By now most of us are well aware that there are synthetic chemicals in just about everything we use – even food. We know about parabens and petroleum-based products, and dyes. What we don’t look at it who is impacted the most by these products. Even once we remove the so-called ‘bad’ stuff from them, there are still hundreds, thousands, of unaccounted for chemicals we slather, smooth, rub in, rinse off, lather, and scrub onto our bodies. While the market is changing (and I’m not sure that’s such a good thing), women often use considerably more products than men. I did a totally unscientific survey of what products a woman might use in a month versus what a man might use. And here are my totally unofficial results:
Now, of course I recognize that I am basing this survey on certain preconceptions about each person: I am assuming that the woman wears a full face of makeup, that she gets her hair and nails done, that she waxes/shaves, and that she, in general, fits into the advertising image of what a woman is. I assume something similar for a man: that he does not get his hair done, that he does not wear make up, that he does shave but doesn’t wax, and that he, for all intents and purposes, fits into the metrosexual but still masculine ideal of manliness that most advertising and media suggest is the right way to be.
According to these standards a woman might use over 50 different personal products in a month where a man might use 10 – 15. This means that women might be exposed to 50 times more chemicals (assuming each product has the same number of chemicals and that no one is using all-natural or organic anything) than a man.
Many of these products’ chemicals are in amounts small enough to be considered safe. But a small amount here and a small amount there can add up to a lot. It’s like saving money – $5 here, $10 there over the course of 5 years and you’ve got yourself a trip to Brazil – except these results are hardly so appealing. And if these products are used together? There are so many different types of chemicals that not all of them can be or have been tested for interactions. The synergistic impact of these trace amounts of chemicals is unknown. While it’s unlikely that your face will blow up when you top your face lotion with foundation, small traces of chemicals which have a negative interaction used over a long period of time will probably have some effect. I imagine increased levels of cancer, endocrine or thyroid disruption, or shifts in hormone levels.
Since women have a tendency to use more products than men because our worth in society is generally based on our looks while a man’s worth is based on his abilities, it is reasonable to assume that these negative consequences will overwhelmingly impact women. Now, add all these products to all the other chemicals we surround ourselves with on a daily basis – fabric softener, dryer sheets, furniture (did you know some furniture uses an anti-inflammatory which is a neurotoxin?), cleaning products, pesticides, air freshener, and all manner of other things. Not to mention all the chemicals we ingest through our food, things that do not – could not – exist in nature.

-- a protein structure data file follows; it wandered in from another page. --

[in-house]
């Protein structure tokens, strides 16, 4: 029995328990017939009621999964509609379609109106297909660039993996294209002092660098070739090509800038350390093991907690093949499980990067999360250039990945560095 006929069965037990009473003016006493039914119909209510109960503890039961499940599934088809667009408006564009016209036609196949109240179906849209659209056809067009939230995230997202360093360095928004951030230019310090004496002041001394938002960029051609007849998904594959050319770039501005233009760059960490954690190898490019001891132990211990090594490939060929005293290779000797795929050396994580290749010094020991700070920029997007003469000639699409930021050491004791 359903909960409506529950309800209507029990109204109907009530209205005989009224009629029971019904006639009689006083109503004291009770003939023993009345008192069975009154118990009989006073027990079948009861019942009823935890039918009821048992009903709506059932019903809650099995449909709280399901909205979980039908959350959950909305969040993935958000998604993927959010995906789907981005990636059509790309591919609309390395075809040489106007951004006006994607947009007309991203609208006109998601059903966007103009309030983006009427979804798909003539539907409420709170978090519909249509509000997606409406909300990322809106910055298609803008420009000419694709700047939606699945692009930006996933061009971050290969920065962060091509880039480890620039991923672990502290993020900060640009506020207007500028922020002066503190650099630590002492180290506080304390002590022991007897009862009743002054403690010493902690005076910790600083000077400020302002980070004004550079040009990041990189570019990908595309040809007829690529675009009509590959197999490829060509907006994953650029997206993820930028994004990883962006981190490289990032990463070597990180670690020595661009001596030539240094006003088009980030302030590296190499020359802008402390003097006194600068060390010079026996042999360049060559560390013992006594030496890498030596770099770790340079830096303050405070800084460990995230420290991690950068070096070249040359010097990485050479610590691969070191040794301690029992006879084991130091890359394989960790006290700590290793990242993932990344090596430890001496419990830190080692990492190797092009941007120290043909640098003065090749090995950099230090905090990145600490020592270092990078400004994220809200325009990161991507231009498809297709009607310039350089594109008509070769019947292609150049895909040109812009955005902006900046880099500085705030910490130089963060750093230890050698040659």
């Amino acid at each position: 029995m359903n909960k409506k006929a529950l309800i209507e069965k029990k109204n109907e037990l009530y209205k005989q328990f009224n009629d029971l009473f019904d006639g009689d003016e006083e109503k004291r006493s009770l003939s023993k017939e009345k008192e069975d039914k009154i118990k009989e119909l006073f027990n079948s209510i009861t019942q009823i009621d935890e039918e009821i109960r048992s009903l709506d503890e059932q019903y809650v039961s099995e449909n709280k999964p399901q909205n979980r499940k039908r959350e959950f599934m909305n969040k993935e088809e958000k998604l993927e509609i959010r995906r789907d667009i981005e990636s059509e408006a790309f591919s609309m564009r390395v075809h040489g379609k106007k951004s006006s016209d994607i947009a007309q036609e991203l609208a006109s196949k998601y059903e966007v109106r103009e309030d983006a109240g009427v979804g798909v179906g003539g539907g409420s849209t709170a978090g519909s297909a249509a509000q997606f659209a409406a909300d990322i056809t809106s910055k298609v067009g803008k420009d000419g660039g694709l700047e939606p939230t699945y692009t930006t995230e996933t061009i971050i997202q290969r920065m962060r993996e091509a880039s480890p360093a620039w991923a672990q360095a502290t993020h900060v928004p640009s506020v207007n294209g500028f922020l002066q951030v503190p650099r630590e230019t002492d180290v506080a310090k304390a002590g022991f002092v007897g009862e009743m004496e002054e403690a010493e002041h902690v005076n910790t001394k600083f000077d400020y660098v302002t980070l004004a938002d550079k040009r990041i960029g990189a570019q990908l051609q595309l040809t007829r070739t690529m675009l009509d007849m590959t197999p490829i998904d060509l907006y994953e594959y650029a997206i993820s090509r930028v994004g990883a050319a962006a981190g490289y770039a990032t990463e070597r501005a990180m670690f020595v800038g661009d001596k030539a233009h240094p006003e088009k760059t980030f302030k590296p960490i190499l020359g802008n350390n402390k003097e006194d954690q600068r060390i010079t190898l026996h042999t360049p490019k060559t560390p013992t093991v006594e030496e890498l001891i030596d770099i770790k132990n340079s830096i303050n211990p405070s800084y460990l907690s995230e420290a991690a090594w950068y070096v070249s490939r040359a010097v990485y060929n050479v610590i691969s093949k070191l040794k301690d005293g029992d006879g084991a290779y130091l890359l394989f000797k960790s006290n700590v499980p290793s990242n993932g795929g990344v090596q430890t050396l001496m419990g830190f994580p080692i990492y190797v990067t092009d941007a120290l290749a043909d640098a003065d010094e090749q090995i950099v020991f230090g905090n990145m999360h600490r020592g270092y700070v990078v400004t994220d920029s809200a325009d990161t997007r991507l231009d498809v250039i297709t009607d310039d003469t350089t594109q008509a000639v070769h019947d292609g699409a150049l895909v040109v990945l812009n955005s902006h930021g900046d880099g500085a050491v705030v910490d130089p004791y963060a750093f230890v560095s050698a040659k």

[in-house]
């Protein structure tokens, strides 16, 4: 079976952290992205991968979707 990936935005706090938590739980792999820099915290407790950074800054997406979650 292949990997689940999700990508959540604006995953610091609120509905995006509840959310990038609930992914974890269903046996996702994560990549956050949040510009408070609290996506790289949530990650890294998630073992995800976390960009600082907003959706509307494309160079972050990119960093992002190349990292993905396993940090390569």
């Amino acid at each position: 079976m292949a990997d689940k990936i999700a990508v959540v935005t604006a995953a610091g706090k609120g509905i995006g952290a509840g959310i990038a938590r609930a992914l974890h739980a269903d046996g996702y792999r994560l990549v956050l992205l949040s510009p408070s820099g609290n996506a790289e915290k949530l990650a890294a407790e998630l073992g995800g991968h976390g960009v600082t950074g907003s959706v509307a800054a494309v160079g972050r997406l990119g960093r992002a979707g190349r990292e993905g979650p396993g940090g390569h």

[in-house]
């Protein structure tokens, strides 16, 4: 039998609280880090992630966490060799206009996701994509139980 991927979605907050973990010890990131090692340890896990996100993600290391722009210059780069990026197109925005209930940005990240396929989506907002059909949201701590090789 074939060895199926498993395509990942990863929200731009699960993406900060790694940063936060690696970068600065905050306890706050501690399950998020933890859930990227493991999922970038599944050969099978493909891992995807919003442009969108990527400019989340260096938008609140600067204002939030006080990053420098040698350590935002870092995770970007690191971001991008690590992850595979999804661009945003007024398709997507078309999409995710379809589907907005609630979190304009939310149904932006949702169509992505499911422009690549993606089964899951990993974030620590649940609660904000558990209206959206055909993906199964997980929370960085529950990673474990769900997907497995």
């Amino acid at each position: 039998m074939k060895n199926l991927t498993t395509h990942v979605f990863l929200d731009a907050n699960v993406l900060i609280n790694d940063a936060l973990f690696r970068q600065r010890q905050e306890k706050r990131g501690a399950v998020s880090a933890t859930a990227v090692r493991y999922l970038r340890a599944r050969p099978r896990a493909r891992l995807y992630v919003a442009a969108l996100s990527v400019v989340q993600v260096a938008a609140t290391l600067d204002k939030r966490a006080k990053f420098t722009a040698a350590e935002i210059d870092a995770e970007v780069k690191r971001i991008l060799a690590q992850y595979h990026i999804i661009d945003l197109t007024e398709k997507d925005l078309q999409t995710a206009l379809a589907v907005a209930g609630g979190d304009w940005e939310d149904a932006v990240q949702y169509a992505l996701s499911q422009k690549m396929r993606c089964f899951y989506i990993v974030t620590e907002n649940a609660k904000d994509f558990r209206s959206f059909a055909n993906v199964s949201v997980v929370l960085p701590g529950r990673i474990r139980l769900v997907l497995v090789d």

History tells us – wait, what am I saying? – Look around. Issues that mainly impact women are rarely dealt with in a way that benefits them – if they are dealt with at all. The stereotype of women as hysterical whistle-blowers means that the problems of women are easily pushed aside. Of course, women’s issues can only be ignored once women are in an uproar – and at least then some people will listen.
But we have no uproar. We have a few people encouraging us to use natural or organic makeup but most of us don’t because it’s too expensive. We have health advisories every once in a while telling us about some new horrific impact of a chemical that’s been used in EVERYTHING for the past 10 years – but it’s ok because now some products don’t use it – the ones that advertise that they don’t use it can now charge more because their product is ‘healthier’ – but that’s a whole post in and of itself. There are innumerable chemicals like this, chemicals which have been banned for use in other parts of the world but are still A-Okay by American standards because they are cheap, easy, and make lots of money.
I suppose I could encourage you to speak with your money – only buy the healthy stuff – but what good is that? Only a small portion of our society can afford that. $50 for organic concealer is groceries for a week. It’s unreasonable to ask us to pay more for our health.
But where is our outrage? Our government should be protecting us – not shrugging and reiterating their corporate motto Buyer Beware. Corporate responsibility and consumer protections are where our government’s loyalties should lie. But they will never do that, they will never know that we care unless we say something. Protest, make youtube videos about it, write in big chalk letters in front of your favorite corporate enemy THIS WILL NOT STAND.